IronbridgeAll Saints' Church
Church Street
Shropshire TF12 5DA
Although located in Shropshire, the Broseley Parishes belong to the Church of England Diocese of Hereford. The parishes include the little town of Broseley, the riverside community of Jackfield and the rural area to the south with its settlements of Barrow, Linley and Willey.
There are a number of beautiful churches in this area of England but All Saints, Broseley has been described as ‘the finest early Victorian church in Shropshire’.
Built in 1845, it certainly is an imposing stone church and with a tower of over 93 feet in height, is visible along the Ironbridge Gorge. There is a peal of eight bells and a Sanctus bell but sadly no permanent band of bell ringers; however, the chamber is visited frequently by the ringers of Coalbrookdale.
All Saints was built to replace St Leonards, an earlier brick church built in 1716, which could no longer accommodate the growing population of Broseley. By 1841 Broseley had become famous for its brick and roofing tile manufacture and some parishioners wanted the new church to be built of the local product but the dynamic Rector, Rev’d Orlando Watkin Weld-Forester, got his way and the church was built of Highly stone.
Entry is through the porch in the base of the tower. The church has a central nave with clerestory which is 46 feet high. Stone arched columns divide the central nave from the north and south aisles. Four blocks of fine oak pews provide seating for over 400. Originally, galleries were built over the north and south aisles and provided seating for some 200 but were removed in 1980, much improving the lighting and acoustics.
Excellent Acoustics 
The church now has excellent acoustics and is often used for musical events. It has played host to the local Abraham Darby School Show Band, the Risca Male Voice Choir, the Birmingham Philharmonic Orchestra, and the Birmingham Chamber Orchestra as well as hosting a number of radio broadcasts for the BBC.
A great Gothic arch leads from the nave to the chancel with its fine central section of local figured tiles. The floor of the sanctuary is also fully tiled in similar irreplaceable tiles.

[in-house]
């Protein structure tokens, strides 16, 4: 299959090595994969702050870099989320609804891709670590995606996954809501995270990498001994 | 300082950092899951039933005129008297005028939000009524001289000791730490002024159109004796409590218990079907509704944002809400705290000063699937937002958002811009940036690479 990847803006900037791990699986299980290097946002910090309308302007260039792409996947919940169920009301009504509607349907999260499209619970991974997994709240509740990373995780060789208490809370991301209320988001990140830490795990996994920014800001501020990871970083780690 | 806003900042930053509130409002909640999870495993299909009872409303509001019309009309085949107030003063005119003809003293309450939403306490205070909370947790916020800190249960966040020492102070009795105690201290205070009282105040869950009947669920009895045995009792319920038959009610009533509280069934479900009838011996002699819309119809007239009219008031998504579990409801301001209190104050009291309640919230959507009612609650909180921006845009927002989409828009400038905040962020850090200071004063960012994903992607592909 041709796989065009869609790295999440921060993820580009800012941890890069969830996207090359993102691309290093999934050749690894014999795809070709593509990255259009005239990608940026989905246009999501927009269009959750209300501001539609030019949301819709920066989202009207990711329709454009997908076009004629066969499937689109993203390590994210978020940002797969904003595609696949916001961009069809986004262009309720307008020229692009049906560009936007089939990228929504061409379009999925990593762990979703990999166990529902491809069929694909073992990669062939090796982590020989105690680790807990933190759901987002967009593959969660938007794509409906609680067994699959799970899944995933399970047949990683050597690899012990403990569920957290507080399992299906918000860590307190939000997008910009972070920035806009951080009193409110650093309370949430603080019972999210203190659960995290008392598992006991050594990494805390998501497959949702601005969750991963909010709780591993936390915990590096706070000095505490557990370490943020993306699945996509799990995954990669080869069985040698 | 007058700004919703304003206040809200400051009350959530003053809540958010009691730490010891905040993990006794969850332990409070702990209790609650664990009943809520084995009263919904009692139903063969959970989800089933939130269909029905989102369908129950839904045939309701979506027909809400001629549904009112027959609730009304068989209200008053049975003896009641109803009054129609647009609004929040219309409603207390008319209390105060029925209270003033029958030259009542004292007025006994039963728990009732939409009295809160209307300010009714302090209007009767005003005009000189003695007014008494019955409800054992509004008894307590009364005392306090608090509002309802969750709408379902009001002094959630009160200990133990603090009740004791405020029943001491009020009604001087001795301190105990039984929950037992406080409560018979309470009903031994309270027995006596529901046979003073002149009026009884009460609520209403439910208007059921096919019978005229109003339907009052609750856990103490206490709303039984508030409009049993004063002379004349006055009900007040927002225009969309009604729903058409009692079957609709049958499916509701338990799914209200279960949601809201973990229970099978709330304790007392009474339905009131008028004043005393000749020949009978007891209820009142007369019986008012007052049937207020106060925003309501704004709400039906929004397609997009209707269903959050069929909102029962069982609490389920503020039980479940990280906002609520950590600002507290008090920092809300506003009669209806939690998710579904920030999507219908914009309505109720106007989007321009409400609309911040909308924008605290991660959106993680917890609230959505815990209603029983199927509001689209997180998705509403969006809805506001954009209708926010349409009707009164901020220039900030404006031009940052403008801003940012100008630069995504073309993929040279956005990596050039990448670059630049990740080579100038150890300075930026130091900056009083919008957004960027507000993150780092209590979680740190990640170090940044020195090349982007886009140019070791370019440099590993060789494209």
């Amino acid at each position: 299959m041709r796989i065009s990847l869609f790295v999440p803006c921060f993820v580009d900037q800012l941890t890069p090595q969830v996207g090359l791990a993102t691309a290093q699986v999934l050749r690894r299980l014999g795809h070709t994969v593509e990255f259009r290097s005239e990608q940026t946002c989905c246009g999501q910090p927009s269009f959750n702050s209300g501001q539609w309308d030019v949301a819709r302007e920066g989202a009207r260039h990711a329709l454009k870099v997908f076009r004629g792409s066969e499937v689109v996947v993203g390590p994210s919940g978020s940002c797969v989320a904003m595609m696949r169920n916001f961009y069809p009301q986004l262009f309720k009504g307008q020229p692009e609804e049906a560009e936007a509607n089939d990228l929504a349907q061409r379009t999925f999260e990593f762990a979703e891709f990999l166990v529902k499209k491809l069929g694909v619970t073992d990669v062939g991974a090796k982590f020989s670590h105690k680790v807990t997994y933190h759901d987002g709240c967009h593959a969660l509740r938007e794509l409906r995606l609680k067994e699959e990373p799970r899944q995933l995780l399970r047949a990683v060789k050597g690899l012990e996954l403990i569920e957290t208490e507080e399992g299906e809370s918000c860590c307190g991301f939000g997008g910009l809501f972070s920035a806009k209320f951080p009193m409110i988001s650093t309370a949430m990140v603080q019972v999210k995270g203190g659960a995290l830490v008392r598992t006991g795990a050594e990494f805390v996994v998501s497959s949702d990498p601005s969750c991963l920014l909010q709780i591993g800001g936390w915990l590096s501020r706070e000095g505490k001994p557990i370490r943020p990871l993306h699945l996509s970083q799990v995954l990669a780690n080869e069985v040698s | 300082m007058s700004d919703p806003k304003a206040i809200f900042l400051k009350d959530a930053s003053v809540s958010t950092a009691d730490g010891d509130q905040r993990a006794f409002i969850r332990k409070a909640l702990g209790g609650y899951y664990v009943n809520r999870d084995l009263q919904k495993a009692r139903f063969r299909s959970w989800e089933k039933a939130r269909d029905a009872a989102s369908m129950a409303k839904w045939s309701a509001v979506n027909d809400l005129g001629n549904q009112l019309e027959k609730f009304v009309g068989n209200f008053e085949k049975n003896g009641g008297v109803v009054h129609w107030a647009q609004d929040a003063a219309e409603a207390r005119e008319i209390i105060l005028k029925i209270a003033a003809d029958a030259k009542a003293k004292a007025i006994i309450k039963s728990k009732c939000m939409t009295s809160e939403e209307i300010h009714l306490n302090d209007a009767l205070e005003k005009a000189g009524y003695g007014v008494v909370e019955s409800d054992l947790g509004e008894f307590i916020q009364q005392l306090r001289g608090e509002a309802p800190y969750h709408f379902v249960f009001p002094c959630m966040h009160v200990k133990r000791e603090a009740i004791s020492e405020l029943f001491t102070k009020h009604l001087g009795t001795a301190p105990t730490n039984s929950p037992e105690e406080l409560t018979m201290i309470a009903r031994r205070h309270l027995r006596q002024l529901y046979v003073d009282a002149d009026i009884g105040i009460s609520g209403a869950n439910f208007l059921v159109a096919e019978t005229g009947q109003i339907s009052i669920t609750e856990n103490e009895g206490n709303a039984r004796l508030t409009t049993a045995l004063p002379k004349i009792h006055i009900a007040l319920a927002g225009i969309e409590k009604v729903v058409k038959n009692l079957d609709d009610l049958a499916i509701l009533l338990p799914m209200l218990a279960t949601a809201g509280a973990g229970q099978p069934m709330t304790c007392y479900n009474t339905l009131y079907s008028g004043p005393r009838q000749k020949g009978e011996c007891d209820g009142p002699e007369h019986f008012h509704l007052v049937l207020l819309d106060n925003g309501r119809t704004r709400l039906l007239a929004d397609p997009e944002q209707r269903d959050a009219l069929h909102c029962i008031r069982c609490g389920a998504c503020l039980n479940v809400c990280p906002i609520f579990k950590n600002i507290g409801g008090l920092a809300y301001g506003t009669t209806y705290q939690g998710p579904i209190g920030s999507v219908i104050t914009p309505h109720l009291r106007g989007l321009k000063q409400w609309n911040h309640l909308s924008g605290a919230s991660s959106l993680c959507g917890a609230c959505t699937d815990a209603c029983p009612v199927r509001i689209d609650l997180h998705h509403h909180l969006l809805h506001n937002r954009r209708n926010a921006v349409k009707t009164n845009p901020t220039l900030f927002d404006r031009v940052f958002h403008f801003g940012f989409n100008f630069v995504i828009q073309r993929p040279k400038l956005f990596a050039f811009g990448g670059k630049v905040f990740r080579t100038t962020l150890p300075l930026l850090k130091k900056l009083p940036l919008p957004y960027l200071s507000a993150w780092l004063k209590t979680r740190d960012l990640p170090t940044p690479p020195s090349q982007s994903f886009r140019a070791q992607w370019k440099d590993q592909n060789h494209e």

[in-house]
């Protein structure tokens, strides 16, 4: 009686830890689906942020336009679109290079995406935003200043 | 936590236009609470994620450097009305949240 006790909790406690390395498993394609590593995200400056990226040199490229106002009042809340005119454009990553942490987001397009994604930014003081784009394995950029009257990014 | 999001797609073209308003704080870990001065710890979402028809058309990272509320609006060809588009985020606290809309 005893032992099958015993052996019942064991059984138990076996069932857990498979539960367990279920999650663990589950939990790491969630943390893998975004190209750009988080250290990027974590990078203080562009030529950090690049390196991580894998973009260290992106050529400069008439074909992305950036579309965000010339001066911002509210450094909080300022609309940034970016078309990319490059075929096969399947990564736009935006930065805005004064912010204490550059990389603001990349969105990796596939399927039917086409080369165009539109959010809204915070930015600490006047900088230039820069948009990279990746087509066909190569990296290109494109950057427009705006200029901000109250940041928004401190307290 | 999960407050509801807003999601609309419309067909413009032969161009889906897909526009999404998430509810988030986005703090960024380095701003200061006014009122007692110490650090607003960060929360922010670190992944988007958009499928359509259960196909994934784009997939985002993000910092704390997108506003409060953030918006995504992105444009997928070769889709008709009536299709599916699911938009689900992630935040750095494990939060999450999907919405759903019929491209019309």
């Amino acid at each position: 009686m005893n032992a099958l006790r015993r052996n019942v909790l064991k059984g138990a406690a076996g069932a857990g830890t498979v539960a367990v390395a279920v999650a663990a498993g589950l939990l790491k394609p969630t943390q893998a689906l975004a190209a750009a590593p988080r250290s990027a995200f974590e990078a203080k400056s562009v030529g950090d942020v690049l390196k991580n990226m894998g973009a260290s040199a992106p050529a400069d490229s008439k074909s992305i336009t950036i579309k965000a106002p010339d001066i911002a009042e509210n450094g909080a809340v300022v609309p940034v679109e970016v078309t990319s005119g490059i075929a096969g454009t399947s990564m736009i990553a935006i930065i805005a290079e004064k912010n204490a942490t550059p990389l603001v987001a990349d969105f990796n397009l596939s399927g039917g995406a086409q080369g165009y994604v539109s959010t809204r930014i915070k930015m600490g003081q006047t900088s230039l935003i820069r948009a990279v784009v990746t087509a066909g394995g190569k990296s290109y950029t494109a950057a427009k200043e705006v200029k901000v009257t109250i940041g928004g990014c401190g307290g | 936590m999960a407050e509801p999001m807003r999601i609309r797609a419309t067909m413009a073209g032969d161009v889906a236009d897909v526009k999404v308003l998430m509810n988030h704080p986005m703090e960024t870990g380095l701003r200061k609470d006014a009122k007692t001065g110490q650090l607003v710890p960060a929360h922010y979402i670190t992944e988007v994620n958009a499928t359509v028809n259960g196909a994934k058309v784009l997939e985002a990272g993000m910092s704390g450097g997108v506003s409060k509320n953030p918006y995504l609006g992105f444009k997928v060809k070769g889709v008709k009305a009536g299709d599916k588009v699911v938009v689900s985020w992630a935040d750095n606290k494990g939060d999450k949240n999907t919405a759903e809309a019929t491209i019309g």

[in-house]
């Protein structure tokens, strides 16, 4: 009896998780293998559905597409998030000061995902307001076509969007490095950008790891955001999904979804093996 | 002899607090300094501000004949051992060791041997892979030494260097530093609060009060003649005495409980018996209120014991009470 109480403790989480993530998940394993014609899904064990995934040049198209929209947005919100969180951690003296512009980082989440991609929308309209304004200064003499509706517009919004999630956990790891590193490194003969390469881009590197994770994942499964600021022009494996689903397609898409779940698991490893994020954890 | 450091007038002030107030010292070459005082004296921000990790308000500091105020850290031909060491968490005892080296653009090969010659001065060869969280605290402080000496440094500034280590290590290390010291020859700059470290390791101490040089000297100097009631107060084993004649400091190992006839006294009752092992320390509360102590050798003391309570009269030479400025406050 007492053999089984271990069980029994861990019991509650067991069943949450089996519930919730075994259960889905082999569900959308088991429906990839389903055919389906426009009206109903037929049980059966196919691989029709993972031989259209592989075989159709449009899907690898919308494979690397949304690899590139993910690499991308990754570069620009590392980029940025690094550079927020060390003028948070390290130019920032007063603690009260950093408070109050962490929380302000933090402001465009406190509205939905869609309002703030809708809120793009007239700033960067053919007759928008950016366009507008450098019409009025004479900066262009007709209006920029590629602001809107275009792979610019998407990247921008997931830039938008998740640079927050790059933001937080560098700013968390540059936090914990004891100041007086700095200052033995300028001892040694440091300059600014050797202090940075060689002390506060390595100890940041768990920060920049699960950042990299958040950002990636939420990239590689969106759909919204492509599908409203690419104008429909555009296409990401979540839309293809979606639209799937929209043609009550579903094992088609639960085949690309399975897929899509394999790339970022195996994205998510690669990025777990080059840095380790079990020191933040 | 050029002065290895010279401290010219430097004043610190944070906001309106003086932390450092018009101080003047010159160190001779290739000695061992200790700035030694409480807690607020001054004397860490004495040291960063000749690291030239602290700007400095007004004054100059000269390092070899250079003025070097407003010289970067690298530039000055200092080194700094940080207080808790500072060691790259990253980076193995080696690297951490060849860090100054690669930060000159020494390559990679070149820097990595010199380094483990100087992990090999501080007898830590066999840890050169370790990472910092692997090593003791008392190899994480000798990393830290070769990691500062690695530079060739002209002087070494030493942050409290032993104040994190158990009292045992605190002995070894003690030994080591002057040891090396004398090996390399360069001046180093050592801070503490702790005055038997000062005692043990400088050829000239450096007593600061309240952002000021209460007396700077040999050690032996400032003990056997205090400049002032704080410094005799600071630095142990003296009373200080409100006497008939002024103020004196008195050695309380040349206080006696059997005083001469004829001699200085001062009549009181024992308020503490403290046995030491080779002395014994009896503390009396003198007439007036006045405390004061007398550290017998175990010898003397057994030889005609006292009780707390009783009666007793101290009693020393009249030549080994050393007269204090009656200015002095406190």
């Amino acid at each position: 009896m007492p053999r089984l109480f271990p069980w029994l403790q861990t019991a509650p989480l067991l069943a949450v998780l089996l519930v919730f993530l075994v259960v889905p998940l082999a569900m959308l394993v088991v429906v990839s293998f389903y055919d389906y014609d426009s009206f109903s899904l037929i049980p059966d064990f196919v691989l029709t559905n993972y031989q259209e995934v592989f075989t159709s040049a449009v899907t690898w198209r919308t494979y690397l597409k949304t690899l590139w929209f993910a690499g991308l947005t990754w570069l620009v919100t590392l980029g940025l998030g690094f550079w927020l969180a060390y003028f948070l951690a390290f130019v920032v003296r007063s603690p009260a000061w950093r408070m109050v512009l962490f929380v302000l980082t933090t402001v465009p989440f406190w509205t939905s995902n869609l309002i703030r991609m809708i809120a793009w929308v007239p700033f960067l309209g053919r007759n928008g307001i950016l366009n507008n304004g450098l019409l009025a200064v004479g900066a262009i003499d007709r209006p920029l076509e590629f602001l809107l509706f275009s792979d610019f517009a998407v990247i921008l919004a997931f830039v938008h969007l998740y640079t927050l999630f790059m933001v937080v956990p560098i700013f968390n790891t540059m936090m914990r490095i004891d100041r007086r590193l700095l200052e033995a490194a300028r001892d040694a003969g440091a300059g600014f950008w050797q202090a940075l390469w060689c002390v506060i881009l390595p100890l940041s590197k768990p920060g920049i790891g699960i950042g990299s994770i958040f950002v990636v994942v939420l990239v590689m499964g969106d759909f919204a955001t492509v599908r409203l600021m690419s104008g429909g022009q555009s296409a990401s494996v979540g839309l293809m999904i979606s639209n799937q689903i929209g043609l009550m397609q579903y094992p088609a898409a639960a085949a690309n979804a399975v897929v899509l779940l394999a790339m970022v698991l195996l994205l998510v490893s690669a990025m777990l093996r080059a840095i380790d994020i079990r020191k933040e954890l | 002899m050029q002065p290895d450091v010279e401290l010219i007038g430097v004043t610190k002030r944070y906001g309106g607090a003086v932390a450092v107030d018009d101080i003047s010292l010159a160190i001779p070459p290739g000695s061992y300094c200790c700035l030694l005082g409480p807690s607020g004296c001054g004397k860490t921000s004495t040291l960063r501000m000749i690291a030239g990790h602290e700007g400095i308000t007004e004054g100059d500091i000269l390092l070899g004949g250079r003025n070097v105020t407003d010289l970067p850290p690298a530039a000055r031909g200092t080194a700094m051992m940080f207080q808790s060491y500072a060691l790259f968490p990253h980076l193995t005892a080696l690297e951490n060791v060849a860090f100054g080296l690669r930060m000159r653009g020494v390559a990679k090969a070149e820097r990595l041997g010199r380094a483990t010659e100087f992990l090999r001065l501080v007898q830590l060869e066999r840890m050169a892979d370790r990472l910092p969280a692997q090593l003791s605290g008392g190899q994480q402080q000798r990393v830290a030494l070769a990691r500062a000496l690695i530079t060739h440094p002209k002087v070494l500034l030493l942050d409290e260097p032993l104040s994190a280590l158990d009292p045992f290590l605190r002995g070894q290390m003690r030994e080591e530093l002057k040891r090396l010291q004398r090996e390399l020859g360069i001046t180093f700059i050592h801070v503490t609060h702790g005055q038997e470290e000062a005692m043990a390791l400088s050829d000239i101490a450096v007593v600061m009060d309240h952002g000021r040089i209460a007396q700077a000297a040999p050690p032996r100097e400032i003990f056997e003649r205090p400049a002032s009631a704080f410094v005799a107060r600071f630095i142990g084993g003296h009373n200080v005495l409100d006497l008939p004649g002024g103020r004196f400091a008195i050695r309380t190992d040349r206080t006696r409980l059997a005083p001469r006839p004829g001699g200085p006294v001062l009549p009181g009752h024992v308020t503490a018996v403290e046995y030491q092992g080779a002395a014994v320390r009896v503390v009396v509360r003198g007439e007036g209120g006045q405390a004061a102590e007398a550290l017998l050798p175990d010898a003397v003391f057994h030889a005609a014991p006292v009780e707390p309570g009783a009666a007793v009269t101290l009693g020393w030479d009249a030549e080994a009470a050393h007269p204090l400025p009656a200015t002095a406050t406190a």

There is a splendid window by C.E Kempe (1837-1907) and an historic pipe organ. Unfortunately, repositioning of the pipe organ has now obscured part of the Kempe window.
The East window, dated 1861, by William Warrington of London has five main panels depicting scenes from the Bible. A three panel window is fitted in the centre north aisle. This window has coloured glass only up to the level where the gallery used to be; above this level is plain glass. The panels depict the Nativity, the Crucifixion and the Ascension. It was fitted in 1852.
The Organ
This instrument was built by JW Walker & Son of London in 1845 and installed in the first floor gallery of the tower; 45 years later, in 1890, it was removed from this location and rebuilt at ground level in the north aisle at the east end. This work was carried out by Nicholson and Co. of Worcester. To accommodate the organ, the first east section of the gallery was removed and the access doorway from the north vestry was bricked up.
In 1979 the organ was again removed and was to be enlarged and rebuilt back into the west gallery. The organ builder doing this work went out of business, some parts went missing and the work was undertaken by Paul Derrett who was head of music at The Grange School in Shrewsbury.
The organ contains 20 ranks of pipes in the Great and Swell departments and should have 5 ranks of 30 pipes each in the pedal section but some are missing. The Organ was rededicated in September 1985 by the Dean of Hereford Cathedral.
The church has other treasures – a lovely carved wooden eagle lectern, a statue of the Virgin Mary with the infant Jesus carved and painted in Oberammergau in the Lady Chapel, and some unusual and interesting monuments to Severn Trowmen and ironmasters.
Every day during daylight hours.
Sunday    10:30
Thursday 09:30
The Tower
Splendid views of the surrounding Shropshire countryside can be gained from the top of the tower. A stone spiral staircase leads up to the first floor where the organ is installed. Continuing up the spiral staircase to the next floor gives access to the bell ringing chamber. A wooden access ladder continues up to the clock chamber. A vertical metal ladder leads up to the belfry or bell chamber which contains the nine bells. During the time that the church was being built the Sanctus bell was suspended from the Yew tree to the south-east of the building.
From the bell chamber a wooden ladder leads to the tower roof. Only fit and healthy people should attempt this climb.
The Churchyard
The churchyard is no longer open for burials and has been set to lawn and is maintained by the Local Authority. Most of the gravestones have been cleared, and the churchyard is now a pleasant spot to sit and enjoy a bit of quiet time.
Contact & Further Information
The Rector
Telephone   +44 (0)1952 882 647
Mail   This email address is being protected from spambots. You need JavaScript enabled to view it.
Getting There
For an excellent interactive road map of Ironbridge area, go to Web: Ironbridge interactive map

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